by Courtney LaFavor
Boy oh boy Jungle fam….you guys are in for it today. I really hope you’re some of the lucky ones who have the day off today, because we’re bringing you 2 hours of insanity for this week’s NAPCast. All I want to do is play in the sun and enjoy this set from Rudy Kizer that I got to hear a couple weeks back at the Mousetrap. Considering that Rudy has some of the deepest roots in the Indy music world, it was fitting he’d be asked to put on a little history lesson while opening for Ill Gates and KJ Sawka. I got my mind blown that day, and I’m betting there are a few folks out there who will be equally impressed with Rudy’s handwork here.
When I first moved to Indy in 2005, I left behind a respectable attendance of the house and (what was left of) dnb nights around Buffalo. I desperately missed the dance floor, and the bass, and most of all my friends. Within a couple of weeks I found myself driving the country roads of this strange Midwest world when a program called Planet X came on. House and breaks streamed out the speakers and filled my car. I had a mini dance party by myself in the car on the side of the road. For the first time in Indiana I felt not quite so lonely. Sundays became a day of anticipation from then on out. Planet X kept me connected not only to the sounds that felt like home, but an ear to the way they were developing since I wasn’t going out to any events around town. And throughout the years I knew there was one person who had helped create this fantastic program, Rudy Kizer. My heart was broken when I learned Planet X was going away, but that was quickly replaced by elation when it meant that Rudy was taking the wheel for a new show called “Hit The Decks”. Picking up where Planet X left off, Rudy continued to lead me (and so many others) on musical journeys that covered a vast array of sonic landscapes. It felt fresh but also just obscure enough that you felt oh so hip getting these nuggets from the man on the other side of the speaker. Which brings us to this set.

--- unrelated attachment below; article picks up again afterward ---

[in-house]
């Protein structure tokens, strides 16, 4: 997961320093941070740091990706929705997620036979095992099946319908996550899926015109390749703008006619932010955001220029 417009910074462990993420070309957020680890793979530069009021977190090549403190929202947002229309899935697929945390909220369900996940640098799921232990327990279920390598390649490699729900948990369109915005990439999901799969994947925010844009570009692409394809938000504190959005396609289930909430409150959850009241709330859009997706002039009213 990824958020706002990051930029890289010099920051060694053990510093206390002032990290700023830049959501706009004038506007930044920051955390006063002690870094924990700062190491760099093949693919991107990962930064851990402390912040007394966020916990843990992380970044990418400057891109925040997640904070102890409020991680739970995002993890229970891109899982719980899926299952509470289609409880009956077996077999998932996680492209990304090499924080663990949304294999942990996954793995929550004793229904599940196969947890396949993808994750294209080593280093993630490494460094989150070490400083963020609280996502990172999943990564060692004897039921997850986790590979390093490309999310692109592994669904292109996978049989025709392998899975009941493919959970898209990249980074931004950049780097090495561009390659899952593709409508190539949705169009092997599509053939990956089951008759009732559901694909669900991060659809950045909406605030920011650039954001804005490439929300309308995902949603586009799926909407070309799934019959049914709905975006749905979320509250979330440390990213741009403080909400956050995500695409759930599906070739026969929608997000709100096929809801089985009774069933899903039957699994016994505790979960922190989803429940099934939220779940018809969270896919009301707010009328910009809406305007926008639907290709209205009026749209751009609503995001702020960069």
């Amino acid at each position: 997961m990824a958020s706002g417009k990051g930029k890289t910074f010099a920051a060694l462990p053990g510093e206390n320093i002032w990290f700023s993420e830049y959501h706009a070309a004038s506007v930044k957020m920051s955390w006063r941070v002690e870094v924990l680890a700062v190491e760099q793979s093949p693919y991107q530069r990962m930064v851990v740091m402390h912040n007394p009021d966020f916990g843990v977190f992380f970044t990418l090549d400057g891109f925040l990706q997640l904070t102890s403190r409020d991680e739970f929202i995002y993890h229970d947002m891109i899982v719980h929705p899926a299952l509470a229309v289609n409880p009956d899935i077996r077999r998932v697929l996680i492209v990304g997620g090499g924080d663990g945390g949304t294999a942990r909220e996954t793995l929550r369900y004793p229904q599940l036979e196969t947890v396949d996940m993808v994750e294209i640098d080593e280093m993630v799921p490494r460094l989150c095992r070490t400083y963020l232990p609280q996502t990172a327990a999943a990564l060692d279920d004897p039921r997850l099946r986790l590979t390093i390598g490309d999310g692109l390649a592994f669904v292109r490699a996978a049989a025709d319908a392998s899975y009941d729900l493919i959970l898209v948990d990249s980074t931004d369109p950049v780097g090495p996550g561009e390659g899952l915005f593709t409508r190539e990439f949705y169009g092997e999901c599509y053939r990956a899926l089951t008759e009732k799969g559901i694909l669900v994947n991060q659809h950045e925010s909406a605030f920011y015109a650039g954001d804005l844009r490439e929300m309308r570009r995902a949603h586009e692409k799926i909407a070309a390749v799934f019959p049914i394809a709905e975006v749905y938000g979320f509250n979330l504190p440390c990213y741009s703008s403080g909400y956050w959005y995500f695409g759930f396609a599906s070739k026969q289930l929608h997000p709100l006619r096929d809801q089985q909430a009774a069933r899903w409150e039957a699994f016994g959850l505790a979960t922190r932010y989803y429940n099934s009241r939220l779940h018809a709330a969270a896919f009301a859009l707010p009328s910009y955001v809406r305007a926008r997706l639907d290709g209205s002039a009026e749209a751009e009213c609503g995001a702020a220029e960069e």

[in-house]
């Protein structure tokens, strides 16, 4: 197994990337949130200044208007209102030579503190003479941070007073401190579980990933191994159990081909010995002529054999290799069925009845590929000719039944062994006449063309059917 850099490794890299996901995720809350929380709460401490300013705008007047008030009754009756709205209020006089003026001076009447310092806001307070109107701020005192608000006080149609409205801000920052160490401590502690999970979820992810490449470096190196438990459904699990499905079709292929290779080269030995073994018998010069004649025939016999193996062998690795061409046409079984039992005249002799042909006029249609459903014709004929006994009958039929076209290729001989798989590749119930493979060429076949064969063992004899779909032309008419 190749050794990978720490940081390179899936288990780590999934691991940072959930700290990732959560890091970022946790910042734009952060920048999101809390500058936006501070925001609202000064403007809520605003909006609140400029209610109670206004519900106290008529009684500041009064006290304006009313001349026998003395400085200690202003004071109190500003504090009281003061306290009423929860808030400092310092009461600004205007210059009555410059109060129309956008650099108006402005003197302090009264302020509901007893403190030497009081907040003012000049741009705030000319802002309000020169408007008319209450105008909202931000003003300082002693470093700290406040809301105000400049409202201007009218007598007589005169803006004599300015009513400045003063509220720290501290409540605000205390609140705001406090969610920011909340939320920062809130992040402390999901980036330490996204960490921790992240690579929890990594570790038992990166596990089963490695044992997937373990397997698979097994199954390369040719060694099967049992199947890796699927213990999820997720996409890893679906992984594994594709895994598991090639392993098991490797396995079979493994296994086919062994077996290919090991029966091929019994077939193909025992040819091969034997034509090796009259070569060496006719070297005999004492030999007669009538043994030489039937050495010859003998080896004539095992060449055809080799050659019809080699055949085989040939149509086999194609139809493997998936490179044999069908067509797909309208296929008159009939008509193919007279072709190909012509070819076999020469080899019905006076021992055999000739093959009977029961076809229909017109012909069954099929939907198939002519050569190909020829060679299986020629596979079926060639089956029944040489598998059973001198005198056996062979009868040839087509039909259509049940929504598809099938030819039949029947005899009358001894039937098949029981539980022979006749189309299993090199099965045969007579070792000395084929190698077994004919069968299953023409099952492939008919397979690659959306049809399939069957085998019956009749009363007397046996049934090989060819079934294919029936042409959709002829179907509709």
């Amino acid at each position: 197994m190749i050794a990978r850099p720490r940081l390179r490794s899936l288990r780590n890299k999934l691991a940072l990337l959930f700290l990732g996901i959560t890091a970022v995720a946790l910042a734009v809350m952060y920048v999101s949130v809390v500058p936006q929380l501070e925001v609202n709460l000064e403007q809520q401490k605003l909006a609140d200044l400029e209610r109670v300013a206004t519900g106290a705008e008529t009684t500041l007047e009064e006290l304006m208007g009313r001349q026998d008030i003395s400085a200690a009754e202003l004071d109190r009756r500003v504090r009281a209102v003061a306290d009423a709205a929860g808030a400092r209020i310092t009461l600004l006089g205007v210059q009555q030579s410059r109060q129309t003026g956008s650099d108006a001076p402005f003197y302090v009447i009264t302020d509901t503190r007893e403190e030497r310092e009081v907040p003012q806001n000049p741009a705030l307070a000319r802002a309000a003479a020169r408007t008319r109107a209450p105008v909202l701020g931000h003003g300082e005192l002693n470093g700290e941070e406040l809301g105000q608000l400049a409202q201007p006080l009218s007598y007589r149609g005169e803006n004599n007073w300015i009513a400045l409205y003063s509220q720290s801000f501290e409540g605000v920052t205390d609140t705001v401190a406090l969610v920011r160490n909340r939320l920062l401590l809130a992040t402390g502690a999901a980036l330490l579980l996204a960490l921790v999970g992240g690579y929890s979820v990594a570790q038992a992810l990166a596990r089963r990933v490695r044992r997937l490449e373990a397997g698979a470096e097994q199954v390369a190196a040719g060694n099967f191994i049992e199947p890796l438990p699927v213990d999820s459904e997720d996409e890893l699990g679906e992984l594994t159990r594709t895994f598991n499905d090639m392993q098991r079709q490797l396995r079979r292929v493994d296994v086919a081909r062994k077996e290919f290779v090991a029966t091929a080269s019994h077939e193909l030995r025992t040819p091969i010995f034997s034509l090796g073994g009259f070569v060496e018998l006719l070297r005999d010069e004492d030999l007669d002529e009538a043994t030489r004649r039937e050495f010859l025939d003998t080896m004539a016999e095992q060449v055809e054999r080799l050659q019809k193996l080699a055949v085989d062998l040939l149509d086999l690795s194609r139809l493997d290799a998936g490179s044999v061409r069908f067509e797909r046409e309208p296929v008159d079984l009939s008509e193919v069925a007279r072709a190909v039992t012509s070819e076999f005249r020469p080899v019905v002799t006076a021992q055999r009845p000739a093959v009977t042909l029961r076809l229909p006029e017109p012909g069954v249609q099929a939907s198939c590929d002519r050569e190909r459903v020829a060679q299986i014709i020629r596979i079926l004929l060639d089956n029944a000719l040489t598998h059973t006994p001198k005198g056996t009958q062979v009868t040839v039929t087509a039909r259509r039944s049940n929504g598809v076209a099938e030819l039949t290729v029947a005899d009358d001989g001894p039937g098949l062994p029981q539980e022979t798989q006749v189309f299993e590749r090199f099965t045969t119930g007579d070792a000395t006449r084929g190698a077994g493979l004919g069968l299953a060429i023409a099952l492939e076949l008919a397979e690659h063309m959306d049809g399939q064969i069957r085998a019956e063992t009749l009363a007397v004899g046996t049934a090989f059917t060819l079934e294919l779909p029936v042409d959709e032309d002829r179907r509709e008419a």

This set gave the Mousetrap LIFE. Considering the headliners, I hadn’t expected to hear dnb as an opener. I’m used to hearing Rudy play more electro-house sets with some garage thrown in from time to time. At first I thought the dnb tunes he was dropping were just for the early people and to warm up the room. But minutes rolled into the hour mark and he was still working that vibe and I was giddy. Classics were made new nestled between future bass and big room type grooves that drew in shuffling feet from all directions. Rudy made a masterpiece out of 25 years worth of drum and bass and jungle in this set and he is living proof that the phrase “MIDWEST IS BEST” is absolutely true when it come to the electronic scene and talent of its DJs. I don’t care what sub-sub-sub-sub-sub genre of dnb you like best, it’s likely in here. You got your cores, your steps, your funks. Lots of ups and downs inside this one too,: lots of build ups, lots of smooth grooves – in just the right balance!
NAPDNB knows just how difficult it can be for folks to carve out time to put together specific mixes for us, so the fact that Rudy was kind enough to re-record a 2 hour set to share means an enormous amount to us. For my part, I owe Rudy many thanks for being an unknowing part of making me fall in love with Indy and helping me feel a little less isolated from the thing that shapeed so much of my world. He is a vital part of the Indianapolis musical history and today we salute him for being a supporter of so many scenes over the years. Without his passion and dedication there would be a lot less to love about this place. Now get this thing pumpin’ and a history lesson too!